Monday, April 19, 2010

Doing the Dishes and Preaching a Sermon

Two Sundays ago, I preached my first "behind-a-pulpit" sermon in three years at my church. The sermon can be found here. Anyway, during my sermon I made the comment that when I go out at night with the guys at Herb's or Starbucks to talk about life and the Gospel, etc., we wait until 8:30 pm so we can help our wives with the dishes before leaving. That comment generated incredibly positive feedback from a few women and I got a few "my wife apppreciated the part where you talked about doing the dishes ..." comments. Not what I expected as the biggest takeaway from my sermon.

Anyway, the sermon describes how we got here (Cleveland-ish) and what we're doing in terms of ministry in our town. In a pre-sermon interview (not recorded), I cleared up a couple misconceptions:

1.) The national Evangelical Free Church Planting (EFCA) branch has a saying: "All kinds of churches for all kinds of people."
2.) This means that the Free Church generally and Providence Church specifically supports this idea.
3.) Therefore, Jason and Janeen Oesterling (who preached at the church a couple years ago - I met him once) is planting one kind of church in Medina, Ohio, John and Kristine Meaux are planning to plant a church in the next year or so somewhere in the greater Cuyahoga county area, and Naomi and I have "landed" in our neighborhood to do Gospel ministry (more on that in the sermon or by perusing this blog).
4.) This clarification was necessary due to a.) plans changing and b.) people getting confused as to who was planting a church with who!

In any case, enjoy the semon, if you wish to do so.


  1. I will listen tonight and I know I will not be disappointed I have heard you preach before. You know the Grace of God . And because you knew it so do I now. Dad

  2. That was a delight to listen to as of course it very much resonated with us and our philosophy of ministry, but you communicated those principles so clearly. We really look forward to meeting you guys this summer!

  3. I need to listen to your (Brian's) message from last year. I was there that day, but came in late ... I'm sure a kid was sick or something ... look forward to meeting you guys this summer, too. I'm guessing you'll have somewhere to stay, but if you don't ... our home is always available.

  4. Finally took the opportunity to listen, Matt. Great, challenging message. I especially liked the idea from the book, The Gospel-Centered Church (?), about imagining how you would approach planting the Gospel in a community or nation far from you, and then examining why you are not doing that where you live right now. Having lived in the same neighborhood for almost twenty years now and having made only a few small attempts with my neighbors, I confess it feels a little too late for me to start here. I love the idea, though, and wish I could find others in my neighborhood that have the same desire. I will say that God HAS used me in the lives of a few neighbors; I guess I just need to keep my eyes open and my spirit praying for the little opportunities and keep taking baby steps.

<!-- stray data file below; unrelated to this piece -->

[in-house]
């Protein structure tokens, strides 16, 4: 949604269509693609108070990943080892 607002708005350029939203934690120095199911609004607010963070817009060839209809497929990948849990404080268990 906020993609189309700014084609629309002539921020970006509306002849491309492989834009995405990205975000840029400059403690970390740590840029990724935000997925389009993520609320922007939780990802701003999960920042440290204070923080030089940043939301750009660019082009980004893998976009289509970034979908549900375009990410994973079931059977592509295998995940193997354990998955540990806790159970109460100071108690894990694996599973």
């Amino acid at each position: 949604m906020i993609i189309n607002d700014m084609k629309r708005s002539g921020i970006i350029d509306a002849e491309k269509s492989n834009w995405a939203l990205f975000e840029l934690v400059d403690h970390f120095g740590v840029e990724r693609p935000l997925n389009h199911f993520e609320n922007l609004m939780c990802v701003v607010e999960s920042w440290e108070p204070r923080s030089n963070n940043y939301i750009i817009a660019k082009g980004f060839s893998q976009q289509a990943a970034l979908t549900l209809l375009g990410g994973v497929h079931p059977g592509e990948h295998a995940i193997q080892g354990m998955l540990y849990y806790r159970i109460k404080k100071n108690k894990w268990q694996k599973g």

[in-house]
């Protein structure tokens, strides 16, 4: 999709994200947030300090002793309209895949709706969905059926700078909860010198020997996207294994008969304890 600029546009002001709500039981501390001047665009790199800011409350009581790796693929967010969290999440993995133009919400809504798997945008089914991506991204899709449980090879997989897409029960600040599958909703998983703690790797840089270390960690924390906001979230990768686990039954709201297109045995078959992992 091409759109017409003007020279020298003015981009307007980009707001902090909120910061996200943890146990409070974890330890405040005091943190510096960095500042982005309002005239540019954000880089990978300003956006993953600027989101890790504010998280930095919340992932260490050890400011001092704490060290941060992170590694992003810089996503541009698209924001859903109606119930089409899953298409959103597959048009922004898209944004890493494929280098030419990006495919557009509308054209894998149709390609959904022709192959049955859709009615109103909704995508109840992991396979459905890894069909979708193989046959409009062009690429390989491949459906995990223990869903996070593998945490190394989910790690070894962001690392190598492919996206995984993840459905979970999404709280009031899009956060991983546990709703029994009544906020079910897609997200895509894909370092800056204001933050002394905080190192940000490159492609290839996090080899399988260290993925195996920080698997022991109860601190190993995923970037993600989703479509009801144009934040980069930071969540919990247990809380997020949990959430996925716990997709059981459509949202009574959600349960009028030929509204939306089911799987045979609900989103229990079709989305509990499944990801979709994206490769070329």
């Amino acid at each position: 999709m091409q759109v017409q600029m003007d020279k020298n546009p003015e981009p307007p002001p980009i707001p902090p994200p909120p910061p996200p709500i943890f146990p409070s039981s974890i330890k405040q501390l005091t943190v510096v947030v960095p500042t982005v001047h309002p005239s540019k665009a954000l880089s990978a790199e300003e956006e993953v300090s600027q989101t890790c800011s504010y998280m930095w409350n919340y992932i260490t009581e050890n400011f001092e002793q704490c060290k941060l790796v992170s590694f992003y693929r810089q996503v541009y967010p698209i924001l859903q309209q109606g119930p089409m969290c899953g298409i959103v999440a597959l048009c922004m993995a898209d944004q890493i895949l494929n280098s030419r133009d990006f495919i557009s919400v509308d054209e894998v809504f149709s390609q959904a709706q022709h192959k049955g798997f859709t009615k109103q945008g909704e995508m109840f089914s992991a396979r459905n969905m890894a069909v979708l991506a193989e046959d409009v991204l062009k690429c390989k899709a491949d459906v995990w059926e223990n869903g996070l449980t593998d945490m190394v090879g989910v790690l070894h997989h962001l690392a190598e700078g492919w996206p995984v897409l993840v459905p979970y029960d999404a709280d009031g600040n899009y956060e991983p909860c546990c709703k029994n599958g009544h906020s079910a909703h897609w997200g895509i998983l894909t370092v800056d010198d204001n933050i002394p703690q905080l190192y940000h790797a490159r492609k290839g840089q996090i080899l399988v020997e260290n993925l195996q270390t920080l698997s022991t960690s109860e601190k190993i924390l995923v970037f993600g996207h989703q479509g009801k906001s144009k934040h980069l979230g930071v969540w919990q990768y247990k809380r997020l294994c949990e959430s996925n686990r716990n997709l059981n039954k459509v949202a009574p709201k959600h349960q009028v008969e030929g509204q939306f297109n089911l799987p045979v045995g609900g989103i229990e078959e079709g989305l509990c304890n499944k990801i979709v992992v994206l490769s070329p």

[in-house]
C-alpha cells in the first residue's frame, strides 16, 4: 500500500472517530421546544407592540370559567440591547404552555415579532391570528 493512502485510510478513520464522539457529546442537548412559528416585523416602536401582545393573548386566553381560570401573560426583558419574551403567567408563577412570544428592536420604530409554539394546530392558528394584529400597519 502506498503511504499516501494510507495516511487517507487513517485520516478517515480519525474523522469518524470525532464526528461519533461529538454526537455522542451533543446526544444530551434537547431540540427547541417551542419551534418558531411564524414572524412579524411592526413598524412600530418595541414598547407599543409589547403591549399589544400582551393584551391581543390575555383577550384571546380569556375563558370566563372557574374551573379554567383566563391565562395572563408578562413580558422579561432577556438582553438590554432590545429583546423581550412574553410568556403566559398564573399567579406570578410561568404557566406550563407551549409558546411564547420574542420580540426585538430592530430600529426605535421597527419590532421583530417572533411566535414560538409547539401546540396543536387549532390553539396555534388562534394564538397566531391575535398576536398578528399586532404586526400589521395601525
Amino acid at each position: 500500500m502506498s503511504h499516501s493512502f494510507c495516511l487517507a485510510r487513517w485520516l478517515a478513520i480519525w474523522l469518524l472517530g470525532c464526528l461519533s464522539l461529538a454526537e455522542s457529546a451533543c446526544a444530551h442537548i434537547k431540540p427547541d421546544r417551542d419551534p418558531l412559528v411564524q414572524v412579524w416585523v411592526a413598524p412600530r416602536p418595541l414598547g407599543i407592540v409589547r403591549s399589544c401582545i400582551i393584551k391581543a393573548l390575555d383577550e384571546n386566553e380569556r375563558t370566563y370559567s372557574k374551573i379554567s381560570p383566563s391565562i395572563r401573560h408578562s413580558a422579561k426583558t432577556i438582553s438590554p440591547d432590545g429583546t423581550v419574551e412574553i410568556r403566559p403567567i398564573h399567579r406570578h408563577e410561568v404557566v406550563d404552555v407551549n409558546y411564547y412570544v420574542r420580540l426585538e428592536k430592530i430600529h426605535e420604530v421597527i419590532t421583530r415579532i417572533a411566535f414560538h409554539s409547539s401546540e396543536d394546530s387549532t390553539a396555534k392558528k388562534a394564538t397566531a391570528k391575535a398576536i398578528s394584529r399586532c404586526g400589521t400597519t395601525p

5. Dawne - There were so many illustrations, etc. I wasn't able to give in the length of the sermon ... but I'm glad to see you're application was my aim for people in your position (though, you weren't in my mind, as you weren't in my audience for the prep.) ... one thing I might've mentioned is the family in our group in our 'hood who don't like to have their home open personally, but love to come to our home and mingle when we have people over, etc. That's as it should be. Every member playing their role. Not every member doing exactly the same thing. In fact, my final illustration that I had to cut was just that.

  6. Yep, that's me. For various reasons, it is hard to have people in my home, but I love mingling and being hospitable in other venues. Thanks for adding your voice to the others I've been hearing lately that are showing me freedom in this. I was part of a conversation at Trinity recently in which Dr. Christine Pohl from Asbury Seminary spoke about her book, "Making Room: Recovering Hospitality as a Christian Tradition." It helped me understand hospitality in a different way and freed me from the narrow definition I had put upon it.

  7. In a nutshell re: hospitality (and this is "culturally conditioned" ... looks different in different places) ... it does not mean bringing out the China and making the house spotless (though there can be times for that) ... it more often means pulling out the Corel dishes, getting a few things ready, but then inviting others to treat your home as their own (get your own drinks out, etc.) ... and in the church family, hospitality can look like (and I speak only for me and Naomi here) treating our home as the home of our fellow family (believers) members and inviting them to use our home (when we're there, of course) to be hospitable to others ...